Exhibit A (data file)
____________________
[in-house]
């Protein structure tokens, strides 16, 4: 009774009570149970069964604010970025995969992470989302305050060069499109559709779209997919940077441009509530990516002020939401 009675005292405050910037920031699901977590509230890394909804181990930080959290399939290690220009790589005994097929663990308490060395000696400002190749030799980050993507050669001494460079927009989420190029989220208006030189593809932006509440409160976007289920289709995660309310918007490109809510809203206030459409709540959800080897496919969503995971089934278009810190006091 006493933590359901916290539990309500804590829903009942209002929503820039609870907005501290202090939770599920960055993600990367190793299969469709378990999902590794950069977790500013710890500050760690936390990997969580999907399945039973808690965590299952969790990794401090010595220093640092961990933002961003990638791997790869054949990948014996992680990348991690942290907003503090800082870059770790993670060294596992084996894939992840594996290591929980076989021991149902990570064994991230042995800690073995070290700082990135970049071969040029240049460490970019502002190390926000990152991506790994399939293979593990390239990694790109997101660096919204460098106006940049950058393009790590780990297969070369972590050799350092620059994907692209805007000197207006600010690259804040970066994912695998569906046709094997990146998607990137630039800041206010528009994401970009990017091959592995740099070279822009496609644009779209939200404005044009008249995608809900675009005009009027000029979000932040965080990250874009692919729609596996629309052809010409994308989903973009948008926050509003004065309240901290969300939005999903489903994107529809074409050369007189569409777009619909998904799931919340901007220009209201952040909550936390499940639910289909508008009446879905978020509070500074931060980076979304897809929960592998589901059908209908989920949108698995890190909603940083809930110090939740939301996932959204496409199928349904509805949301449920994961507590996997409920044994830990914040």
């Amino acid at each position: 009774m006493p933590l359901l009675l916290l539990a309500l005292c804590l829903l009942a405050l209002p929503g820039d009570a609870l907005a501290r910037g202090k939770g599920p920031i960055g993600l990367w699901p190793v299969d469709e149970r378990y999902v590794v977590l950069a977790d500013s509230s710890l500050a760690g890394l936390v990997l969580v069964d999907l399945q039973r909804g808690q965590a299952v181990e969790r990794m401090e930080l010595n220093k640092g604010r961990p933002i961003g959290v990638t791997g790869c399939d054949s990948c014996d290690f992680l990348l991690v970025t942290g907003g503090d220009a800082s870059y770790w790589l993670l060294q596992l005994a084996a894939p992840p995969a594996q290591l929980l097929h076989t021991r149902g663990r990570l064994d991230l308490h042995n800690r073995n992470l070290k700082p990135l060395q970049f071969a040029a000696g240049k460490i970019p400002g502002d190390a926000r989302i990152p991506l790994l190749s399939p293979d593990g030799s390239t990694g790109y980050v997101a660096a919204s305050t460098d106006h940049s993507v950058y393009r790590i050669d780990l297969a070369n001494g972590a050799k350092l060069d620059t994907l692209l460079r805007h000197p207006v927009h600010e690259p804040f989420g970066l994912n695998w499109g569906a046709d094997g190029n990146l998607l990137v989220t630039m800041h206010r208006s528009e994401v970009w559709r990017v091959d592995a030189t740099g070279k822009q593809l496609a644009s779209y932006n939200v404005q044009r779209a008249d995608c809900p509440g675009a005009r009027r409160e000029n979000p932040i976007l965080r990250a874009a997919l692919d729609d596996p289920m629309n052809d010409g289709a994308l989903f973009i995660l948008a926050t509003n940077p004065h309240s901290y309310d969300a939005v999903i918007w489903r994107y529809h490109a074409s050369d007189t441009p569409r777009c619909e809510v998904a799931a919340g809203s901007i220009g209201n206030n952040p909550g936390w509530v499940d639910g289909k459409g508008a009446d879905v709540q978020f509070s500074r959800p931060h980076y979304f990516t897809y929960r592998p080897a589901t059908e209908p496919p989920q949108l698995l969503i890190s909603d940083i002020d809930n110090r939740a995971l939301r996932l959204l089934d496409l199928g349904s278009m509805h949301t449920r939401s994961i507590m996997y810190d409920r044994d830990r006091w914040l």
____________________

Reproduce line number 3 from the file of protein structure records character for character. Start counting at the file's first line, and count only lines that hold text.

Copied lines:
């Amino acid at each position: 009774m006493p933590l359901l009675l916290l539990a309500l005292c804590l829903l009942a405050l209002p929503g820039d009570a609870l907005a501290r910037g202090k939770g599920p920031i960055g993600l990367w699901p190793v299969d469709e149970r378990y999902v590794v977590l950069a977790d500013s509230s710890l500050a760690g890394l936390v990997l969580v069964d999907l399945q039973r909804g808690q965590a299952v181990e969790r990794m401090e930080l010595n220093k640092g604010r961990p933002i961003g959290v990638t791997g790869c399939d054949s990948c014996d290690f992680l990348l991690v970025t942290g907003g503090d220009a800082s870059y770790w790589l993670l060294q596992l005994a084996a894939p992840p995969a594996q290591l929980l097929h076989t021991r149902g663990r990570l064994d991230l308490h042995n800690r073995n992470l070290k700082p990135l060395q970049f071969a040029a000696g240049k460490i970019p400002g502002d190390a926000r989302i990152p991506l790994l190749s399939p293979d593990g030799s390239t990694g790109y980050v997101a660096a919204s305050t460098d106006h940049s993507v950058y393009r790590i050669d780990l297969a070369n001494g972590a050799k350092l060069d620059t994907l692209l460079r805007h000197p207006v927009h600010e690259p804040f989420g970066l994912n695998w499109g569906a046709d094997g190029n990146l998607l990137v989220t630039m800041h206010r208006s528009e994401v970009w559709r990017v091959d592995a030189t740099g070279k822009q593809l496609a644009s779209y932006n939200v404005q044009r779209a008249d995608c809900p509440g675009a005009r009027r409160e000029n979000p932040i976007l965080r990250a874009a997919l692919d729609d596996p289920m629309n052809d010409g289709a994308l989903f973009i995660l948008a926050t509003n940077p004065h309240s901290y309310d969300a939005v999903i918007w489903r994107y529809h490109a074409s050369d007189t441009p569409r777009c619909e809510v998904a799931a919340g809203s901007i220009g209201n206030n952040p909550g936390w509530v499940d639910g289909k459409g508008a009446d879905v709540q978020f509070s500074r959800p931060h980076y979304f990516t897809y929960r592998p080897a589901t059908e209908p496919p989920q949108l698995l969503i890190s909603d940083i002020d809930n110090r939740a995971l939301r996932l959204l089934d496409l199928g349904s278009m509805h949301t449920r939401s994961i507590m996997y810190d409920r044994d830990r006091w914040l």